I can't wait until this becomes part of the tag cloud. 

    Ahh.. that's even more strange. If you are using the tinyMCE editor.. well.. it's a loon, so anything's possible.



  • @PSWorx said:

    Doesn't have C++ a kind of special pointer to object properties though? Maybe there is an equivalent in X.NET that you could use somehow? 

    I don't think the C++ pointer-to-member is valid for different objects though (possibly by fluke if the classes happen to be layout compatible w.r.t to the member you're accessing, but I would not count on that, event if you had written those classes on your own).

    A different solution could be:

    • create a map/hash_table/something from Type -> Function, where the function sets the .Text property for the selected type
    • use your_map[ typeof(foo) ]( foo, new_text );

    Of course, this means that you have to write lots of functions that look like
    void set_text< typename Bar >( Control aFoo, string aText )
    {
    Bar b = (Bar)aFoo;
    b.Text = aText;
    }

    With C++ templates you could write a single definition of that function, dunno if C# (or whatever) has anything like templates though. Regardless, you still need to populate the table with Type->Function mappings, so you (probably) still have to enumerate all possible types manually at least once.



  • @Jonathan Holland said:

    new controls that implement IOverComplicated
     

    LOL... nice :)

     





  • "Reflection is slow" has to be qualified. It's certinaly not slow compared to all the nastiness that webforms does.



  • if (foundControl != null)
    {
    Type controlType = currentControl.GetType();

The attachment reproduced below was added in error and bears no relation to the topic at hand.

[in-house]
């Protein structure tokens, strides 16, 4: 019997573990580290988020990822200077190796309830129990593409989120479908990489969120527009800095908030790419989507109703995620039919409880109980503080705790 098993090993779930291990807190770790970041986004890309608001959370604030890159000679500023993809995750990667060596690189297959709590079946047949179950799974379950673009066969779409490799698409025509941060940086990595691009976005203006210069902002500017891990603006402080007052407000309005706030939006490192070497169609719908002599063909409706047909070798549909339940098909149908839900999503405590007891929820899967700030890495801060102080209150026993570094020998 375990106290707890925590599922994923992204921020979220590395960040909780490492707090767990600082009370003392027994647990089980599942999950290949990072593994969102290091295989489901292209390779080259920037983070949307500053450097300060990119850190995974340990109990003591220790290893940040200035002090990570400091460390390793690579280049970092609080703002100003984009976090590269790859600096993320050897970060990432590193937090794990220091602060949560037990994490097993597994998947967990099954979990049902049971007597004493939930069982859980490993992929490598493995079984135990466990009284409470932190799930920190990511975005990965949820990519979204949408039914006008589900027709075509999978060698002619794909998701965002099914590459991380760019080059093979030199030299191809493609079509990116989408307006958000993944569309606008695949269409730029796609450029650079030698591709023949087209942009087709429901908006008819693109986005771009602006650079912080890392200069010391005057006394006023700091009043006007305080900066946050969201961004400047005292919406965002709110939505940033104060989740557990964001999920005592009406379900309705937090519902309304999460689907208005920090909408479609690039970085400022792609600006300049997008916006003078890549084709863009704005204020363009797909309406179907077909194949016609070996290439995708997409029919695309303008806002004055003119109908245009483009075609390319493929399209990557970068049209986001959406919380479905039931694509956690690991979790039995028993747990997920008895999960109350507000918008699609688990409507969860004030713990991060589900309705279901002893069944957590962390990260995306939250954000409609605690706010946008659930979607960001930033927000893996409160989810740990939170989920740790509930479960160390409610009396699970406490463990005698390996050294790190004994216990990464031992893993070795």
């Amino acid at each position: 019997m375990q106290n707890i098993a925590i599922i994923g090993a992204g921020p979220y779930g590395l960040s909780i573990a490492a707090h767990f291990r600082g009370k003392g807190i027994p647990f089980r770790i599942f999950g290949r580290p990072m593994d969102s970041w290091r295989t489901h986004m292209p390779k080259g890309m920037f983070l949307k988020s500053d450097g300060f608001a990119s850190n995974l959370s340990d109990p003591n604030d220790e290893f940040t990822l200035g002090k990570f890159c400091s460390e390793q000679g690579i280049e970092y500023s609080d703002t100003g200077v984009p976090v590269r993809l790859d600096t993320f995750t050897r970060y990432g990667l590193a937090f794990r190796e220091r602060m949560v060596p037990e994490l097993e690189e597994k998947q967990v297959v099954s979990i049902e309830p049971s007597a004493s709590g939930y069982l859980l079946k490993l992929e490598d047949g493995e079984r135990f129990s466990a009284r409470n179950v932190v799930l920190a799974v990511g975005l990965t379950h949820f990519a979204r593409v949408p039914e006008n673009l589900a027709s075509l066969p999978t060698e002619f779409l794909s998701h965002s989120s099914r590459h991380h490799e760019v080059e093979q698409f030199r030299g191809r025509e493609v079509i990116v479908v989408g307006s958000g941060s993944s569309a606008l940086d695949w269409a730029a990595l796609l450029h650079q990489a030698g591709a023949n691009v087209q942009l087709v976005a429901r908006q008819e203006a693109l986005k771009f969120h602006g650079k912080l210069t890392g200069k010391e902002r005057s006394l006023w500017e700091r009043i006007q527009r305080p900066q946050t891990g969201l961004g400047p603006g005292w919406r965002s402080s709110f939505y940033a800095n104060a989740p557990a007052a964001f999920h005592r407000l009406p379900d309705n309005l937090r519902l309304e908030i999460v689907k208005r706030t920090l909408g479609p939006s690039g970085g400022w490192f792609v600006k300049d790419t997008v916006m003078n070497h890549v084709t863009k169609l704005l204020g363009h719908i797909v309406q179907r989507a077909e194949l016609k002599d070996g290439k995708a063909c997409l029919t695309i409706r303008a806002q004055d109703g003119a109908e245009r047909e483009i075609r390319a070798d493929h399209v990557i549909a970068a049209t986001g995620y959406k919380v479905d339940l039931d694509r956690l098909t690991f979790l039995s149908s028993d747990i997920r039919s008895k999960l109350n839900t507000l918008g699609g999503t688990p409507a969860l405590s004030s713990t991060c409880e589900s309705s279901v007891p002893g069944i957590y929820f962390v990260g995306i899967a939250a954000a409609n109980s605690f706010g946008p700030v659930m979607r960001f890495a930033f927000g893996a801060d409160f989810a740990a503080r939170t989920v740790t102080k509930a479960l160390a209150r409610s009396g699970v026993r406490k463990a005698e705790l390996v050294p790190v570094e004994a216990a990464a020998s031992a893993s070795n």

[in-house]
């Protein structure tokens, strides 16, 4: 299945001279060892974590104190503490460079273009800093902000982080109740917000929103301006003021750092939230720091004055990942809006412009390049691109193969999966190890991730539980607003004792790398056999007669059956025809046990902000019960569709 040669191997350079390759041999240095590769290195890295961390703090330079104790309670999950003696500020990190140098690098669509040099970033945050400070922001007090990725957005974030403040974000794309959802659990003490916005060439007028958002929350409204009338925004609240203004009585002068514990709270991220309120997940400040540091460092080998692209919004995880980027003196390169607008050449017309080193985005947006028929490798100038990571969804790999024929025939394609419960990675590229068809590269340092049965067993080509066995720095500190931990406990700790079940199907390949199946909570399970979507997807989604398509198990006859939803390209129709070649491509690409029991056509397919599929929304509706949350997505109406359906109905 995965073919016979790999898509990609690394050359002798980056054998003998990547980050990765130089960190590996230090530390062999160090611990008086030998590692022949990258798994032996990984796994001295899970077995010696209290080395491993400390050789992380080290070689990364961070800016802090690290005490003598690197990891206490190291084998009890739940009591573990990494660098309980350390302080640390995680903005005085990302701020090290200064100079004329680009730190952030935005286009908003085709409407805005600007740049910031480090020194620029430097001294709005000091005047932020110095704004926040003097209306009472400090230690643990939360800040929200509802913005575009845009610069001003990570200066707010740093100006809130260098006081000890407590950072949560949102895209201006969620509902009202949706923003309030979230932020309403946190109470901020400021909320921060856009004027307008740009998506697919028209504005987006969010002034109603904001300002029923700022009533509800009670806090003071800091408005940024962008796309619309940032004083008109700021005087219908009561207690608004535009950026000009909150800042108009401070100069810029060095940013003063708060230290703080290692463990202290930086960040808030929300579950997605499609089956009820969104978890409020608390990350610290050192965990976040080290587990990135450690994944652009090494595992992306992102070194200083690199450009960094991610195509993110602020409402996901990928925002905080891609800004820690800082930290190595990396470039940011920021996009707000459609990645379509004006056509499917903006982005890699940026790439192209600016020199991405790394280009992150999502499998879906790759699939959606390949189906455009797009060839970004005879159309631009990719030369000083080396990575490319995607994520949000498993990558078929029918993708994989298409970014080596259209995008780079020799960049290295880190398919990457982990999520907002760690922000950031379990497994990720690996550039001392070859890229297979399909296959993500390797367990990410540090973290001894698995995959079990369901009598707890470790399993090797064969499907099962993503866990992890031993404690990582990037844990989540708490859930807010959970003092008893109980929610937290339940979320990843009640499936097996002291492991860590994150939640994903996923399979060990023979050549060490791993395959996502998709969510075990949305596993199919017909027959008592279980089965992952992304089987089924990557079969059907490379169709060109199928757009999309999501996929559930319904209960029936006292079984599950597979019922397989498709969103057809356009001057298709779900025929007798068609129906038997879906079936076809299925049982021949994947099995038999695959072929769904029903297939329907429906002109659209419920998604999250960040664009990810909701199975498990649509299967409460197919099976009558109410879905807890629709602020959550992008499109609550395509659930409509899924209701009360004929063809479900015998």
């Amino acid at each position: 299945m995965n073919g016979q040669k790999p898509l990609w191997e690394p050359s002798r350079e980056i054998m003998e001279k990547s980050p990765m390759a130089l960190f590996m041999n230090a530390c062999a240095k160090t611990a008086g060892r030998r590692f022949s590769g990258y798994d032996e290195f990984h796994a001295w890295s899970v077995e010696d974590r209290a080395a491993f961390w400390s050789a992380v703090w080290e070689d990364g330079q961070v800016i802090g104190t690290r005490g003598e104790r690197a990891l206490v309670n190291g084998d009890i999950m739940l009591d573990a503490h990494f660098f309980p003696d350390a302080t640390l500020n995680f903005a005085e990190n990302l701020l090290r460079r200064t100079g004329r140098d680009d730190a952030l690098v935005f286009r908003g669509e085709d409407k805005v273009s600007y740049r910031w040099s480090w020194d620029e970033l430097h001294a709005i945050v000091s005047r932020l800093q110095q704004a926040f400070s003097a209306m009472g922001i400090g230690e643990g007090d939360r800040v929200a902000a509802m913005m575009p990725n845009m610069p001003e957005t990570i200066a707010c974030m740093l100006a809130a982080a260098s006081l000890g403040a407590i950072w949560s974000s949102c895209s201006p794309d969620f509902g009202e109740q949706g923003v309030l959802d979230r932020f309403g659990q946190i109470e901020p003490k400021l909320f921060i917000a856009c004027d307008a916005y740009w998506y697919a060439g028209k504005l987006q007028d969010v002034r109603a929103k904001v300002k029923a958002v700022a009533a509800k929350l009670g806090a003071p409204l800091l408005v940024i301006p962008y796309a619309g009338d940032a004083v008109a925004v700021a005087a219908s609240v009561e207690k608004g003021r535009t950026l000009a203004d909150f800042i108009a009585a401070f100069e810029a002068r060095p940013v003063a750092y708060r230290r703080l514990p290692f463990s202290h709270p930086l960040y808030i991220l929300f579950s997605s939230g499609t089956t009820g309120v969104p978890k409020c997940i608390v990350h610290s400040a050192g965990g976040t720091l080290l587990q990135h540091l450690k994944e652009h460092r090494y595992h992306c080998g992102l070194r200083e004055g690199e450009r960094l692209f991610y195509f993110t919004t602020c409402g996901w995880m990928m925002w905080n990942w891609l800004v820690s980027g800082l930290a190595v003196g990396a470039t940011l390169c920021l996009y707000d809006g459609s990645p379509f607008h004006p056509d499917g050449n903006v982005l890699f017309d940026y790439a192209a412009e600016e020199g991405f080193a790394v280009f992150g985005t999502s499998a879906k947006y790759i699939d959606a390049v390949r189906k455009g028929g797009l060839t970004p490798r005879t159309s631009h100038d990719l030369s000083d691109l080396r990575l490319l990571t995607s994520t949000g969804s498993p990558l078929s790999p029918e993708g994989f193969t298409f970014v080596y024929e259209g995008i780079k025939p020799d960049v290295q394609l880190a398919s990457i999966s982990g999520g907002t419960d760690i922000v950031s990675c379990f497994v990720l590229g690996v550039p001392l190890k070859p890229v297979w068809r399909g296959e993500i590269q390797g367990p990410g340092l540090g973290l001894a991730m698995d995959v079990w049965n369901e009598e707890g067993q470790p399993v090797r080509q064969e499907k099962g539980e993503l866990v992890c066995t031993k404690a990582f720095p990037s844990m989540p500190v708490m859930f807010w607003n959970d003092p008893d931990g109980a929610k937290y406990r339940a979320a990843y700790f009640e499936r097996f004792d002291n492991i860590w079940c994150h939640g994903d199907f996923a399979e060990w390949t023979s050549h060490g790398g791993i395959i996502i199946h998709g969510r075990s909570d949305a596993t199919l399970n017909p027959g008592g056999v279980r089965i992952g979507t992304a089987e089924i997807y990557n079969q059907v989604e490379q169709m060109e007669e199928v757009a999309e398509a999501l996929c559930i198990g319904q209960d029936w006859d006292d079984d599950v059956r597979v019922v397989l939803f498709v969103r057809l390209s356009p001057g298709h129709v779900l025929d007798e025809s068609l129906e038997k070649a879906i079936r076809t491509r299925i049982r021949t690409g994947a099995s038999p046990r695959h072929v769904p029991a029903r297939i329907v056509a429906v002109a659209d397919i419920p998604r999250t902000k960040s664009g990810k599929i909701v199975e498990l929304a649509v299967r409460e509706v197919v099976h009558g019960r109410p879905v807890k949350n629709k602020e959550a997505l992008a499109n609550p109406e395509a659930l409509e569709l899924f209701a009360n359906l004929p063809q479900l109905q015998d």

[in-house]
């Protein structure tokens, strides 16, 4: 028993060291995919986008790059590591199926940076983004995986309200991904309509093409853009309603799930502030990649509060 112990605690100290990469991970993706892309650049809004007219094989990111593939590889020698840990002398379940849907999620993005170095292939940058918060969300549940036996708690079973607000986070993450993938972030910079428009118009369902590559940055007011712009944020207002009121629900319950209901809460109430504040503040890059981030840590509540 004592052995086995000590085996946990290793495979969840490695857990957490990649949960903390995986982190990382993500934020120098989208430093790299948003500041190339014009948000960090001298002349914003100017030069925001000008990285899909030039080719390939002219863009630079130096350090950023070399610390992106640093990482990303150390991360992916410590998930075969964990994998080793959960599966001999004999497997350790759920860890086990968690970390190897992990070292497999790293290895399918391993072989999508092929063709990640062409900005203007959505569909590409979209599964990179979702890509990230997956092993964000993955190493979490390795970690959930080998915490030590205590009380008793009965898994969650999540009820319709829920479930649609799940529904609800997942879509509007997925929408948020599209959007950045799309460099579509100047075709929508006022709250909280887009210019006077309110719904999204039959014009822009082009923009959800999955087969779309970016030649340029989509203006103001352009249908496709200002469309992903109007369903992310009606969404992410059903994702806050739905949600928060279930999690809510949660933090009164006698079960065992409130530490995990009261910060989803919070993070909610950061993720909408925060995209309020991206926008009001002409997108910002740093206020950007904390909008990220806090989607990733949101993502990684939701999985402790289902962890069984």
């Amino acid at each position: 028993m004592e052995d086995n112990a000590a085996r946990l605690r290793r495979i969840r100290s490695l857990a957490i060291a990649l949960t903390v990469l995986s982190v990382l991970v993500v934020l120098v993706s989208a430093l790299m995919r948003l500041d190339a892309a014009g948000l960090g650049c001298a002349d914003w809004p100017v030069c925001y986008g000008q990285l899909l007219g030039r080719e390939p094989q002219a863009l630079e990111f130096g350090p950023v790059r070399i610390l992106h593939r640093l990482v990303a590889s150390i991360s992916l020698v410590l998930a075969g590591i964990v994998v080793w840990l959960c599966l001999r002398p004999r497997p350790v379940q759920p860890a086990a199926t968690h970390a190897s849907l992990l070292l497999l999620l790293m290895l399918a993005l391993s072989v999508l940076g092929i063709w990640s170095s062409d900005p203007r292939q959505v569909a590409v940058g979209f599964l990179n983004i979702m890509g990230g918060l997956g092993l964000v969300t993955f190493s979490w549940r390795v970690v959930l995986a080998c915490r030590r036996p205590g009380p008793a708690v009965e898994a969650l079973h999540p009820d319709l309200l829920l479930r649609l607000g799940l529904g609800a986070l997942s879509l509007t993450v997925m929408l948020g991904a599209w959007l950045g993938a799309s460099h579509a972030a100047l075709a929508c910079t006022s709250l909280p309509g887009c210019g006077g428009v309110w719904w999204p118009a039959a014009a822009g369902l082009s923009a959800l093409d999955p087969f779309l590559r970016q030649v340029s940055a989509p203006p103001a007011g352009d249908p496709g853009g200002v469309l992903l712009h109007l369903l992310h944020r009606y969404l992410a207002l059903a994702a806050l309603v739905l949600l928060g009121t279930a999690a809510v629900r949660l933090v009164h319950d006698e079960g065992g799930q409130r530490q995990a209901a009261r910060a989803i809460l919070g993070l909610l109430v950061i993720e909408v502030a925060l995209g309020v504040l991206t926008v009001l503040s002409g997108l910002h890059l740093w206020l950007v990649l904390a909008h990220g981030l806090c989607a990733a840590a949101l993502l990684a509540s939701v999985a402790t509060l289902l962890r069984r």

PropertyInfo property = controlType.GetProperty("Text");
    if (property != null)
    {
    property.SetValue(currentControl, foundControl[_displayLabelColumn].ToString(), null);
    }
    }

    Reflection isn't that slow.


  • Winner of the 2016 Presidential Election

    @Jonathan Holland said:

    @joe.edwards@imaginuity.com said:

    I was dealing with this same issue. I made a simple class that is used like so:

    string strValue = new ValueControl( myControl ).Value;

    The class figures out if it's using Text, Checked, or SelectedValue based on the kind of control. Then I was able to write a loop for all controls in a form to collect all the values, without having to do any special-cases.

    Edit: Yes, I know, a function could have done the same. The class actually did a few more things than that, though.

     

     Thats kind of backwards from what I need. I'm setting the text property, not retrieving it.

    This code is for this stupid localization system. Basicly, translators can use a tool to translate all the pages, which stores all text in a couple of database tables (mapping PageID and ControlID). Then when the page is rendered, all of the text gets swapped out with the proper localization.